But here’s the kicker. I show up and the security card doesn’t work. A SDSU police officer had to come turn the alarm off before I could unlock the door. Now I have to go back and get a new card.

Using Gmaps-Pedometer, I figured my six-year old and I walked about 2.5 miles to get into a classroom that still required someone to let me in. Here is our route.


Plagiarism, Just Fine

OK, it’s not. However, a group of students are suing Turnitin.com for archiving their papers after they submit them so they can later be referenced. Make sense? If you are not familiar with Turnitin.com, it is a service used by universities and high schools to check for plagiarism. A teacher sets up a class on the Turnitin.com web site and requires students to submit their work through this site. Student then get to see the results of the plagiarism scan and resubmit if necessary. The teacher can also see the results of any paper officially submitted (although I think a student can have the paper scanned before he/she actually turns it in). The program checks the submitted papers against the Internet as a whole and thousands (millions?) of other papers submitted into the service.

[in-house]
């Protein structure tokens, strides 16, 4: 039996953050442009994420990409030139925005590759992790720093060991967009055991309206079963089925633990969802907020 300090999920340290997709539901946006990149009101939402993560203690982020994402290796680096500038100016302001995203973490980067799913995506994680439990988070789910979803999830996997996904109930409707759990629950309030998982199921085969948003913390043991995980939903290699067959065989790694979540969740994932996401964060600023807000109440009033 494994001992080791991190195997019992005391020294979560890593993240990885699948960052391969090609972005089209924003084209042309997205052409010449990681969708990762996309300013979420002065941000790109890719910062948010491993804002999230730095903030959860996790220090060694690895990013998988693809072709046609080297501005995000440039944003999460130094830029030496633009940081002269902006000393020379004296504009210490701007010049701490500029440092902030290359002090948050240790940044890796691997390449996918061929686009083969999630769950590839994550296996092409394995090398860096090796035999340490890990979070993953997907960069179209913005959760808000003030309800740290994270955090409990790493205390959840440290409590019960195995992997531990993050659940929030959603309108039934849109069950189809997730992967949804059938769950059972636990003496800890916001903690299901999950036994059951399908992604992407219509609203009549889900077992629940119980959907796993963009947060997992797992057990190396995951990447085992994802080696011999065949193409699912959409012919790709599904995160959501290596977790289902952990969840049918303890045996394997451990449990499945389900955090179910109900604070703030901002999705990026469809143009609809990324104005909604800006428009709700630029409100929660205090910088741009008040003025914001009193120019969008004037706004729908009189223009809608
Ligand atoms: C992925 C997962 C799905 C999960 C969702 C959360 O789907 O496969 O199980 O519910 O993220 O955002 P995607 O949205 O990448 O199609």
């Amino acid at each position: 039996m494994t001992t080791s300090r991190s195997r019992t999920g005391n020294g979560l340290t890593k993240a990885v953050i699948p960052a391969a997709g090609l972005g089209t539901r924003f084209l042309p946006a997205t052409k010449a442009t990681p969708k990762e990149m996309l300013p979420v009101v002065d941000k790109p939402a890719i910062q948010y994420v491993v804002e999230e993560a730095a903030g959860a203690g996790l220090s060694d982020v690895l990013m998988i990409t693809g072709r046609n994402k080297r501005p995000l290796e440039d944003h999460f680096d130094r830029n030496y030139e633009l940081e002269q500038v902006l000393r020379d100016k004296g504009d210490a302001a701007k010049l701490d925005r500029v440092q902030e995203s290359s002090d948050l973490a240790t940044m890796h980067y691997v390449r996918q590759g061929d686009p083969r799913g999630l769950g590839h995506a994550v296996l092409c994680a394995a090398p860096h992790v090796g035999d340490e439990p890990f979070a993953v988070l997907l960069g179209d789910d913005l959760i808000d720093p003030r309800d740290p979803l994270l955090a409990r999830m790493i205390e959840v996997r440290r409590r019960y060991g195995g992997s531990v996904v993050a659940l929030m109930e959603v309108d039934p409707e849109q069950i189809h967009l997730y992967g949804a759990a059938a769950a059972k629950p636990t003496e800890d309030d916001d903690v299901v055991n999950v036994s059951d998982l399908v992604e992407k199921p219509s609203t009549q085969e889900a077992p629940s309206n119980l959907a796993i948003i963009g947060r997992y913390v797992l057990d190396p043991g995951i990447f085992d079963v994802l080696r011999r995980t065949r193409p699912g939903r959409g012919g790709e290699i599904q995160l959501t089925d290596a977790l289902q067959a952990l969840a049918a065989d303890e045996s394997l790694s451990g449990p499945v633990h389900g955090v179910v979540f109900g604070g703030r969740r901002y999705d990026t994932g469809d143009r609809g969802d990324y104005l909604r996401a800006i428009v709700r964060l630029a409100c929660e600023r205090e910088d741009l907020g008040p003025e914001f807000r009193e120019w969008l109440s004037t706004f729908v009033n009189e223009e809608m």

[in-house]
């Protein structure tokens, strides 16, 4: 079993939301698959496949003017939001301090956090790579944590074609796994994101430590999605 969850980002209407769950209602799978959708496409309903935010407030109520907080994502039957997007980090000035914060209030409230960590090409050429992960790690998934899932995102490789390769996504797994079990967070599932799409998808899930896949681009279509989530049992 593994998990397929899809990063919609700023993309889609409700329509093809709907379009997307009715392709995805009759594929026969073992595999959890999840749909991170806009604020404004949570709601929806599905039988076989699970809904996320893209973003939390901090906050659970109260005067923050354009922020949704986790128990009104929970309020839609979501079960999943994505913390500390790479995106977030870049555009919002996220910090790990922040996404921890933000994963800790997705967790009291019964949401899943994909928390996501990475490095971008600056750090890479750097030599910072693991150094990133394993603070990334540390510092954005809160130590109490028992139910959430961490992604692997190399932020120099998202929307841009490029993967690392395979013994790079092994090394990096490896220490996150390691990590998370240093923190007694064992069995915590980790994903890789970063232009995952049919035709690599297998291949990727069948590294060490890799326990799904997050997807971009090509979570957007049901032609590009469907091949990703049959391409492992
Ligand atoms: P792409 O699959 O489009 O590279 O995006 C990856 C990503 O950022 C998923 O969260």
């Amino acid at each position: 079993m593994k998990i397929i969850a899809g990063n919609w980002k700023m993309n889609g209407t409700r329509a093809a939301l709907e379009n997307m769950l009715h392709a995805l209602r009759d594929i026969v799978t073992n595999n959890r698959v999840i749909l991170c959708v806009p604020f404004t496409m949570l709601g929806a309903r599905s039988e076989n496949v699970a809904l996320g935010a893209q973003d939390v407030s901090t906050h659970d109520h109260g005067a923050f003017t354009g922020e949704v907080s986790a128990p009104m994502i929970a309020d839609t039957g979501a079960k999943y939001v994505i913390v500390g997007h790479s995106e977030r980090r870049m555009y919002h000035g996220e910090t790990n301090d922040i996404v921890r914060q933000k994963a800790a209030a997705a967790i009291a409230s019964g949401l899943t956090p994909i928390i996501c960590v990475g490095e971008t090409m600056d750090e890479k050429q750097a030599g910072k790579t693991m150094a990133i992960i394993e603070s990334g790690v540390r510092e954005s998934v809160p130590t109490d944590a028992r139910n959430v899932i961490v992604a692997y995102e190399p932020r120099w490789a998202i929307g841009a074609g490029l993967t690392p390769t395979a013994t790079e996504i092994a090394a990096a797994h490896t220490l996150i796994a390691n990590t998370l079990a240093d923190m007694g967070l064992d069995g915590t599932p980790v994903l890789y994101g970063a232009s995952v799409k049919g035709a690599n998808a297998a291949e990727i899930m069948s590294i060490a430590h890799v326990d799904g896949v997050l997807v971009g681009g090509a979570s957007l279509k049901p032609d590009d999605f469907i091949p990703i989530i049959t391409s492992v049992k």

The lawsuit alleges that the company is violating the high school students’ rights under U.S. copyright law. The students are required by their schools to submit some essays to Turnitin.com, a Web-based service that compares the documents against a massive internal database and other sources to look for signs of plagiarism. It then places the student works in an electronic archive. (from Education Week)

Interesting approach. Actually, you could argue just opposite! By archiving student work, students can be ensured that one will take credit for their personal work. Buy, anyway…

Well I don’t specifically use Turnitin.com (my school pays for the service, I just haven’t had the time…), I’ve caught too many students over the years plagiarizing information by typing in a particular un-student-like line of text into Google. Most of the time, that does the trick. Some inventive students actually pull resource from a number of sources and paste them all together, creating the Frankenstein of essays and term papers. Needless to say, these are particularly easy to spot.